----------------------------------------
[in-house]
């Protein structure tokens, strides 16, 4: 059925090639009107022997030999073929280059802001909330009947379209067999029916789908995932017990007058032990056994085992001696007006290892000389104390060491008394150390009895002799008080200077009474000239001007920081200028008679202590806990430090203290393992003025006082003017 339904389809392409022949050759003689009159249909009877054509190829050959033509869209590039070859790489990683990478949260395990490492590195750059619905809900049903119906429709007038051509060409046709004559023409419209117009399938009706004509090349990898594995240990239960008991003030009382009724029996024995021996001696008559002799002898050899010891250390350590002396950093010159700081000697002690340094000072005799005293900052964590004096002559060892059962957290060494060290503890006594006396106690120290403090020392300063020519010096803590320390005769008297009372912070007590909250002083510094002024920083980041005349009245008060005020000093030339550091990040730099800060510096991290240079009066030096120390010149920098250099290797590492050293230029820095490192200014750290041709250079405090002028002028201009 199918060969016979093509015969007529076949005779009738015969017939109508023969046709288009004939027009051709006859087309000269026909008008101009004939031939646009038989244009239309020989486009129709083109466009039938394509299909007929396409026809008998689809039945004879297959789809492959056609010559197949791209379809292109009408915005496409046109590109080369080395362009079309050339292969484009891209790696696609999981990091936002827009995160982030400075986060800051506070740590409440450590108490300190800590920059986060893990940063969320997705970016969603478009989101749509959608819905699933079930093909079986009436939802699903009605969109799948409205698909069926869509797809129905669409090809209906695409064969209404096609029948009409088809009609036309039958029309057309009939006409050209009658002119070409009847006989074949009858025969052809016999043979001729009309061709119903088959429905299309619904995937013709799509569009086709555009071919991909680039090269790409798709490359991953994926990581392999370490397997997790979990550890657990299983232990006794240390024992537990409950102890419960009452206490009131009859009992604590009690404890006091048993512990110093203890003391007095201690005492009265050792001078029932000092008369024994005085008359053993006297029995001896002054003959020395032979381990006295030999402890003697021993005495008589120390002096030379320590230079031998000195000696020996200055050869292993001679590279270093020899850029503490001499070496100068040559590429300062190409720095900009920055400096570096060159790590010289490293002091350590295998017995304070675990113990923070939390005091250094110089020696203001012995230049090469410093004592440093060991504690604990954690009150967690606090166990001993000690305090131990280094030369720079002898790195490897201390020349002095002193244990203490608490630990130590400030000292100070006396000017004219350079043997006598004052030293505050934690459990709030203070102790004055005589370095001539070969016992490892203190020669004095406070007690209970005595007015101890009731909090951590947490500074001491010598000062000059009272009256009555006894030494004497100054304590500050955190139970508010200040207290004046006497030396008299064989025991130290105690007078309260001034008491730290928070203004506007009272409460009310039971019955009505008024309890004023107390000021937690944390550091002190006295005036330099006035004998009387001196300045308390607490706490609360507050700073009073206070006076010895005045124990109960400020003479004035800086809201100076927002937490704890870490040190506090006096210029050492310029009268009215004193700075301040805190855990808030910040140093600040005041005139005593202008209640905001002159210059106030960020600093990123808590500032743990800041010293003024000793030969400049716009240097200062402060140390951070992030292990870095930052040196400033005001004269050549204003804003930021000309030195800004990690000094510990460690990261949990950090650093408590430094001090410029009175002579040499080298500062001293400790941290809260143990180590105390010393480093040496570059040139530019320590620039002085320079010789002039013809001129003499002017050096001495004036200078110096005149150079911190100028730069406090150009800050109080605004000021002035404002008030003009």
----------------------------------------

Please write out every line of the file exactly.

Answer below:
[in-house]
């Protein structure tokens, strides 16, 4: 059925090639009107022997030999073929280059802001909330009947379209067999029916789908995932017990007058032990056994085992001696007006290892000389104390060491008394150390009895002799008080200077009474000239001007920081200028008679202590806990430090203290393992003025006082003017 339904389809392409022949050759003689009159249909009877054509190829050959033509869209590039070859790489990683990478949260395990490492590195750059619905809900049903119906429709007038051509060409046709004559023409419209117009399938009706004509090349990898594995240990239960008991003030009382009724029996024995021996001696008559002799002898050899010891250390350590002396950093010159700081000697002690340094000072005799005293900052964590004096002559060892059962957290060494060290503890006594006396106690120290403090020392300063020519010096803590320390005769008297009372912070007590909250002083510094002024920083980041005349009245008060005020000093030339550091990040730099800060510096991290240079009066030096120390010149920098250099290797590492050293230029820095490192200014750290041709250079405090002028002028201009 199918060969016979093509015969007529076949005779009738015969017939109508023969046709288009004939027009051709006859087309000269026909008008101009004939031939646009038989244009239309020989486009129709083109466009039938394509299909007929396409026809008998689809039945004879297959789809492959056609010559197949791209379809292109009408915005496409046109590109080369080395362009079309050339292969484009891209790696696609999981990091936002827009995160982030400075986060800051506070740590409440450590108490300190800590920059986060893990940063969320997705970016969603478009989101749509959608819905699933079930093909079986009436939802699903009605969109799948409205698909069926869509797809129905669409090809209906695409064969209404096609029948009409088809009609036309039958029309057309009939006409050209009658002119070409009847006989074949009858025969052809016999043979001729009309061709119903088959429905299309619904995937013709799509569009086709555009071919991909680039090269790409798709490359991953994926990581392999370490397997997790979990550890657990299983232990006794240390024992537990409950102890419960009452206490009131009859009992604590009690404890006091048993512990110093203890003391007095201690005492009265050792001078029932000092008369024994005085008359053993006297029995001896002054003959020395032979381990006295030999402890003697021993005495008589120390002096030379320590230079031998000195000696020996200055050869292993001679590279270093020899850029503490001499070496100068040559590429300062190409720095900009920055400096570096060159790590010289490293002091350590295998017995304070675990113990923070939390005091250094110089020696203001012995230049090469410093004592440093060991504690604990954690009150967690606090166990001993000690305090131990280094030369720079002898790195490897201390020349002095002193244990203490608490630990130590400030000292100070006396000017004219350079043997006598004052030293505050934690459990709030203070102790004055005589370095001539070969016992490892203190020669004095406070007690209970005595007015101890009731909090951590947490500074001491010598000062000059009272009256009555006894030494004497100054304590500050955190139970508010200040207290004046006497030396008299064989025991130290105690007078309260001034008491730290928070203004506007009272409460009310039971019955009505008024309890004023107390000021937690944390550091002190006295005036330099006035004998009387001196300045308390607490706490609360507050700073009073206070006076010895005045124990109960400020003479004035800086809201100076927002937490704890870490040190506090006096210029050492310029009268009215004193700075301040805190855990808030910040140093600040005041005139005593202008209640905001002159210059106030960020600093990123808590500032743990800041010293003024000793030969400049716009240097200062402060140390951070992030292990870095930052040196400033005001004269050549204003804003930021000309030195800004990690000094510990460690990261949990950090650093408590430094001090410029009175002579040499080298500062001293400790941290809260143990180590105390010393480093040496570059040139530019320590620039002085320079010789002039013809001129003499002017050096001495004036200078110096005149150079911190100028730069406090150009800050109080605004000021002035404002008030003009």